The shoo fly quilt block (aka monkey wrench) is an easy traditional block. It looks a lot like the churn dash. Let's see step by step how to make it.
This block is known by many names: Monkey Wrench, Churn Dash, Hole in the Barn Door, Shoofly, or Shoo Fly.
This block has been found on quilts that are believed by many to have been hung in plain sight to help slaves navigate their way along the Underground Railroad.
The shoofly pattern is believed to refer to an actual person who might have aided escaping slaves.
Today, I'm sure that you will find many uses for this block.
Use it in baby quilts with fabrics depicting baby animals or things that babies might use.
In a quilt for a teenager bright colored solid fabrics or fabrics that have geometric shapes that depict science or math would look awesome!
Traditionally, this block is made with two different contrasting fabrics. The greater the contrast the more the block design stands out.
In the past black and white were very popular colors for this block. Today, black and white is still a great color combo. So is red and white or blue and white.
In this tutorial I have designated fabrics as follows
Here are the unit cutting measurements to make a 6 inch, 9 inch and 12 inch shoo fly block.
(Note: To increase photo size, on your keyboard hold 'Ctrl' and hit the + key.)
Simply choose your block size, cut your fabric accordingly and follow the instructions below to make the block.
This block is laid out on a 3 x 3 grid - 3 rows and 3 columns .
Finished block sizes that are evenly divisible by three - 6, 9, 12, 15 and 18 inch finished block sizes - will be the easiest quilt block to construct.
The 9 units that make up the block are
Make 4 half square triangles (not pictured here, but see photo in Step 3 - click the link for how to instructions) using a print (fabric A) and a background (fabric B) fabric.
Press the seams open.
From background fabric B cut 4 squares (not pictured here, but see photo in Step 3) the size needed for the block that you are making.
From primary fabric A, cut 1 square (not pictured here, but see photo in Step 3) the size needed for the block that you are making.
Next to your sewing machine layout the block in the grid format as pictured below.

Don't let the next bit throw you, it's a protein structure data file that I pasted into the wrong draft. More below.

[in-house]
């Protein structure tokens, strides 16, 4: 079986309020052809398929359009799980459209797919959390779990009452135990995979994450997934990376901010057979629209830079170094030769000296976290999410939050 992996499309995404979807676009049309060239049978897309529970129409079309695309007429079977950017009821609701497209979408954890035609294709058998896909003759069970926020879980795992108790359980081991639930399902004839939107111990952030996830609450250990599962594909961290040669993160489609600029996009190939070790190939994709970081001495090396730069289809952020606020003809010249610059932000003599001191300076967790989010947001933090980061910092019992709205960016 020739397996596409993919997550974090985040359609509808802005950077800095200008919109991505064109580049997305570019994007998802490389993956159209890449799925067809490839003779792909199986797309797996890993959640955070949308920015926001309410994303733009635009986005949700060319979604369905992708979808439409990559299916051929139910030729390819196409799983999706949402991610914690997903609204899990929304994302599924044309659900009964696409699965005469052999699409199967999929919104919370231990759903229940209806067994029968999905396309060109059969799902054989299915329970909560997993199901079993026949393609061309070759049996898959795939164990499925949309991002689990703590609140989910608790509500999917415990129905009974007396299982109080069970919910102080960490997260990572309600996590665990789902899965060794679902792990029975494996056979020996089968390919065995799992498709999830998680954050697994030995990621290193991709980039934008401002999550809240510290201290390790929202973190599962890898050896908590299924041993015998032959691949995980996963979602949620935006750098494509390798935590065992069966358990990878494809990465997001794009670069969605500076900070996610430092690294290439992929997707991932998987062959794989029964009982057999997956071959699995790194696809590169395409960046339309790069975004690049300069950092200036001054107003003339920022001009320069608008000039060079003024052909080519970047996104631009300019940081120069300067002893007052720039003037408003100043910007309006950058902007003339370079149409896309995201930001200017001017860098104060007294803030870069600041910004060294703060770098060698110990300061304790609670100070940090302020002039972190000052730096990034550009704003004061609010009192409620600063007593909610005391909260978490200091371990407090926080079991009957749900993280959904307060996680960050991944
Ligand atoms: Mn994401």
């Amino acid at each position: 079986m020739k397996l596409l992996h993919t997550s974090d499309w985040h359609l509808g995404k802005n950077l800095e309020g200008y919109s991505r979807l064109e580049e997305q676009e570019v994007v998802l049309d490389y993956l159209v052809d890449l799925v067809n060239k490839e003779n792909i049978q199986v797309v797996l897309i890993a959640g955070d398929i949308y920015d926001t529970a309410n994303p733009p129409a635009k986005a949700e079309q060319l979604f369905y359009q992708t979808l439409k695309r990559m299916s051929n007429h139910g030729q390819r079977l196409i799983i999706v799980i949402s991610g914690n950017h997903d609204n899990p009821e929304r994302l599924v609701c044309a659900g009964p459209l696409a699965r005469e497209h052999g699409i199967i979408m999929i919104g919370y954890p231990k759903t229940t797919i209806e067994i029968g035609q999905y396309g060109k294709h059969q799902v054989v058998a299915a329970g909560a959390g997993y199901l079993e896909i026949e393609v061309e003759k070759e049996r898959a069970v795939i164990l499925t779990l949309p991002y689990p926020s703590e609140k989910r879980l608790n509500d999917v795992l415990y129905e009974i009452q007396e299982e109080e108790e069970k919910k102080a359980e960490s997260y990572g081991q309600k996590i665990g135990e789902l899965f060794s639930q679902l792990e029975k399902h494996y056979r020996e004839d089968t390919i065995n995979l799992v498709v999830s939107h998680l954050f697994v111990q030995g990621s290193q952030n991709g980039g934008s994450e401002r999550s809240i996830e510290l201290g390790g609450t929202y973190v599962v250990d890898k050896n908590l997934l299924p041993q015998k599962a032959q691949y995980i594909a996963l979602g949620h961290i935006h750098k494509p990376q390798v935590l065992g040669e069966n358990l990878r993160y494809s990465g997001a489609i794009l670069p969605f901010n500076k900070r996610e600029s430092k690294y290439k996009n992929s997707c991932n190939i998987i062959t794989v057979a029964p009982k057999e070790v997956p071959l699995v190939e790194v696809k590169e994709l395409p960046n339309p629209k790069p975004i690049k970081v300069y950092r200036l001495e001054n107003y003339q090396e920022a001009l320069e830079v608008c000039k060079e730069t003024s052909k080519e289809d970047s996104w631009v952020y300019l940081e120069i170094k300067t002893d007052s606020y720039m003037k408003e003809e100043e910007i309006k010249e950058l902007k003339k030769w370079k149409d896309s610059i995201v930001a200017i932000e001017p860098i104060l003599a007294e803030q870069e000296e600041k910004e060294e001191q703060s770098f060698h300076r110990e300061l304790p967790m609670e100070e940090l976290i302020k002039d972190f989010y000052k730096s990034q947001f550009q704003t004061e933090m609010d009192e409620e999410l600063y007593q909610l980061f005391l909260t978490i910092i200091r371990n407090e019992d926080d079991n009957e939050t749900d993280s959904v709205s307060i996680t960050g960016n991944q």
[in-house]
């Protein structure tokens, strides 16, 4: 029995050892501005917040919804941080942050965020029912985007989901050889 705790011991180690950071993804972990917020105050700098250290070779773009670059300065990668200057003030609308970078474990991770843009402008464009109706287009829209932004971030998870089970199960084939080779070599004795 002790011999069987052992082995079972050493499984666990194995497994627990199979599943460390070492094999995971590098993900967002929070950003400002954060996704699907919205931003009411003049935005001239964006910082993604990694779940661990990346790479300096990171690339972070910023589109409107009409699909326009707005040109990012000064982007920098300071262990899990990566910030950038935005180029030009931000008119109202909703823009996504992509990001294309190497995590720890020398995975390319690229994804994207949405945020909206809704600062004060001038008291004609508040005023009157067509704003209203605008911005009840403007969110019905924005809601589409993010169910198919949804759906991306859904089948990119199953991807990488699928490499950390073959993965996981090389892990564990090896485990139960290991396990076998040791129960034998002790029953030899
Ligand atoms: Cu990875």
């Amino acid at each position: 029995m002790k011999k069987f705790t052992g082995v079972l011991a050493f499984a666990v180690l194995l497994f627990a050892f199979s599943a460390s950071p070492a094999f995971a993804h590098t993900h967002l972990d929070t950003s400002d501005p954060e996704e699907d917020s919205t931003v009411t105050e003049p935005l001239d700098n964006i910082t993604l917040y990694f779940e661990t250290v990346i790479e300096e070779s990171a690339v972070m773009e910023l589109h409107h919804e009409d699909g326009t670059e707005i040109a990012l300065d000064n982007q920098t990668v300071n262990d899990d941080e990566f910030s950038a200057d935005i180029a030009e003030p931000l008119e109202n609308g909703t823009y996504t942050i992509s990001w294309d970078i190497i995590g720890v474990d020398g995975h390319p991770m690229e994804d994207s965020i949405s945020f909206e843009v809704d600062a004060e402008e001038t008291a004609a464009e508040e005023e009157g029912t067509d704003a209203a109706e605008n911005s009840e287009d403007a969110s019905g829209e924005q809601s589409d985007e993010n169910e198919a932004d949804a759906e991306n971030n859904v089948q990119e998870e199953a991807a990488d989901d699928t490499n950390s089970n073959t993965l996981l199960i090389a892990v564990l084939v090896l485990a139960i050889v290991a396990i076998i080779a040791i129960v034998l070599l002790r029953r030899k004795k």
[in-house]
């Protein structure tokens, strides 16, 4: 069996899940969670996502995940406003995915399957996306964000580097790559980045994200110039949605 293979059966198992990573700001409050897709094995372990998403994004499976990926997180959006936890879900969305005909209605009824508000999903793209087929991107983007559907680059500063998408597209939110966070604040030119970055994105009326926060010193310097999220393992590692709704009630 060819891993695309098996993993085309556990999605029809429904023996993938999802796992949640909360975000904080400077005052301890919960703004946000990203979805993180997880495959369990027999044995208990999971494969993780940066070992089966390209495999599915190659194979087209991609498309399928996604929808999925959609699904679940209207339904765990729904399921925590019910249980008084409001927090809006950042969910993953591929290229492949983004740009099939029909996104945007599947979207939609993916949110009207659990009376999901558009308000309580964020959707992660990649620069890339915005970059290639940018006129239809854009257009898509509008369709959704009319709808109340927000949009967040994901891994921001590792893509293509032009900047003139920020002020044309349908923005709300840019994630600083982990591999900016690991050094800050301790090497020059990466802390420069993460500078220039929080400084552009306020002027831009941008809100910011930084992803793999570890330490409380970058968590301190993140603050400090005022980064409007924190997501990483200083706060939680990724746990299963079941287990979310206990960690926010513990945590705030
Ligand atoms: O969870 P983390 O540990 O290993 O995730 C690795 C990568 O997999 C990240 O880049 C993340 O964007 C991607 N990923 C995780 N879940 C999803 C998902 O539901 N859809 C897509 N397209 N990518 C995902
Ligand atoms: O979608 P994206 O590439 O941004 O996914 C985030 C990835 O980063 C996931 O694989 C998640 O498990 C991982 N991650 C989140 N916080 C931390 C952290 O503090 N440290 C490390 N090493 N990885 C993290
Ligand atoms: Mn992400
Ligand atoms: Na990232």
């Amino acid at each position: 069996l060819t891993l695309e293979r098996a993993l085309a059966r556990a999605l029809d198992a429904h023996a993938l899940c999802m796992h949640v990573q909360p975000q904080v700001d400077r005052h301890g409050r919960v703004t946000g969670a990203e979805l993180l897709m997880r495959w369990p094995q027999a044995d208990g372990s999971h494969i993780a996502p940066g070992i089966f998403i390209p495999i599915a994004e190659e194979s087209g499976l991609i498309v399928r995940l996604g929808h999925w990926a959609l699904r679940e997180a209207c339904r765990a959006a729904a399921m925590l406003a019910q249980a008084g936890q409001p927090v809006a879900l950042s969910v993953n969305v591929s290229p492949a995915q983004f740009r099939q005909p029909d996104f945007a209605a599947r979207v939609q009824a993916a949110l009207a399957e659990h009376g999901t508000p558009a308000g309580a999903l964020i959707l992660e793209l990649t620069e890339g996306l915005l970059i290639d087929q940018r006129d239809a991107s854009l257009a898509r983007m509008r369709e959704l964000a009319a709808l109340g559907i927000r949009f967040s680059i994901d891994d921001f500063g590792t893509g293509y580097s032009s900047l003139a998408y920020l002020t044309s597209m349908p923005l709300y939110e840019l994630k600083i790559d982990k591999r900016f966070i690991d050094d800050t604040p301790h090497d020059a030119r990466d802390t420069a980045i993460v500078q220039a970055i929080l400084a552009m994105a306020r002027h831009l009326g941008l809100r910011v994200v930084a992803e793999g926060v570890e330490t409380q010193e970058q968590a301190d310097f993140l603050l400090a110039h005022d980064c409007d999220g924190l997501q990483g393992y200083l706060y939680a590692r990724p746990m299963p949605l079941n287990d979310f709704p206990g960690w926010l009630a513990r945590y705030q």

The primary fabric A, which makes up the shoo fly quilt block pattern, should be pointing to the inside of the block.
The half square triangles should be placed in the four corners with a plain square cut from background fabric placed in between.
The center square is cut from the primary or focus fabric.
Without changing the orientation of the patch units sew together the patches of each row.
Sew the patches of row 1 together. With right sides together, place the plain square from row 1 column 2 on top of the half square triangle from row 1 column 1.
Sew the units together using a 1/4 inch seam along the right side of the block units. Finger press the seam towards the HST.
With right sides together, sew the HST unit from row 1, column 3 to the plain square in row 1, column 2, using a 1/4 inch seam. Pin if desired.
Finger press the seam towards the HST. Row 1 units are now sewn together.
In the same manner as Step 4, sew the units of row 2 together, finger pressing the seams towards the center square.
Then, sew the units of row 3 together, finger pressing the seams towards the HSTs.
Here's a look at the back of the block, showing the patches sewn together and the pressing direction of each seam.
Take the sewn rows to the ironing board and press this seams (not pictured).
For flatter seams, use a starch alternative pressing solution if desired.
Now sew the rows of the shoo fly quilt block pattern together.
Place row 1 face down over row 2 with right sides together. The bottom of row 1 should be sewn to the top of row 2.
Nest the seams and pin on both sides of each seam as well as at each end of the row.
With rows 1 and 2 sewn together, press the seam upward, toward row 1.
Now sew row 3 to row 2 in the same manner. The the top of row 3 should be sewn to bottom of row 2 . Press the seam downward, toward row 3.
Once the block is sewn together, take it to the ironing board and give it a final press.
Here's the backside of the shoo fly quilt block pattern. You can see how the seams are pressed.
This block is related to and put together much like the churn dash quilt block, but it's even easier!
Make it your own. Try reversing the fabrics. Use a print as the background fabric and a solid fabric the highlight the 'shoo fly'.